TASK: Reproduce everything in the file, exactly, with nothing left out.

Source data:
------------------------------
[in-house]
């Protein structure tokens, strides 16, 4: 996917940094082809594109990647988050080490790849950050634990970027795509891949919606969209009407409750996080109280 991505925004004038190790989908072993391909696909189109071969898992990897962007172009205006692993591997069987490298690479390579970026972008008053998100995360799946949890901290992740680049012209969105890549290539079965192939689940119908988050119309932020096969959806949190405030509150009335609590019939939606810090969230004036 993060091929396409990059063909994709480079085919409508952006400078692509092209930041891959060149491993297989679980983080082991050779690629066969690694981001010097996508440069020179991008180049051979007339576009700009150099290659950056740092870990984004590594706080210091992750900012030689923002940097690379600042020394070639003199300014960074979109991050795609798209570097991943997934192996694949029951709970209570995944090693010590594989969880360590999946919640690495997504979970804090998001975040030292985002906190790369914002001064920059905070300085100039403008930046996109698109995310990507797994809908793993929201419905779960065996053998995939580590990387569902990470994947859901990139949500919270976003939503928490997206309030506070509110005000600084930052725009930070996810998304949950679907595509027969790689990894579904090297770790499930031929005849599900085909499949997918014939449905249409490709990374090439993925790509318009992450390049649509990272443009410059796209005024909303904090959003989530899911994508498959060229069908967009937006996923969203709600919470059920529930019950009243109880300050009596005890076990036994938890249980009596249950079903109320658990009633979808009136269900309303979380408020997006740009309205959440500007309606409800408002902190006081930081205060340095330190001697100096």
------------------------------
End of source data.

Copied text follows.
[in-house]
């Protein structure tokens, strides 16, 4: 996917940094082809594109990647988050080490790849950050634990970027795509891949919606969209009407409750996080109280 991505925004004038190790989908072993391909696909189109071969898992990897962007172009205006692993591997069987490298690479390579970026972008008053998100995360799946949890901290992740680049012209969105890549290539079965192939689940119908988050119309932020096969959806949190405030509150009335609590019939939606810090969230004036 993060091929396409990059063909994709480079085919409508952006400078692509092209930041891959060149491993297989679980983080082991050779690629066969690694981001010097996508440069020179991008180049051979007339576009700009150099290659950056740092870990984004590594706080210091992750900012030689923002940097690379600042020394070639003199300014960074979109991050795609798209570097991943997934192996694949029951709970209570995944090693010590594989969880360590999946919640690495997504979970804090998001975040030292985002906190790369914002001064920059905070300085100039403008930046996109698109995310990507797994809908793993929201419905779960065996053998995939580590990387569902990470994947859901990139949500919270976003939503928490997206309030506070509110005000600084930052725009930070996810998304949950679907595509027969790689990894579904090297770790499930031929005849599900085909499949997918014939449905249409490709990374090439993925790509318009992450390049649509990272443009410059796209005024909303904090959003989530899911994508498959060229069908967009937006996923969203709600919470059920529930019950009243109880300050009596005890076990036994938890249980009596249950079903109320658990009633979808009136269900309303979380408020997006740009309205959440500007309606409800408002902190006081930081205060340095330190001697100096």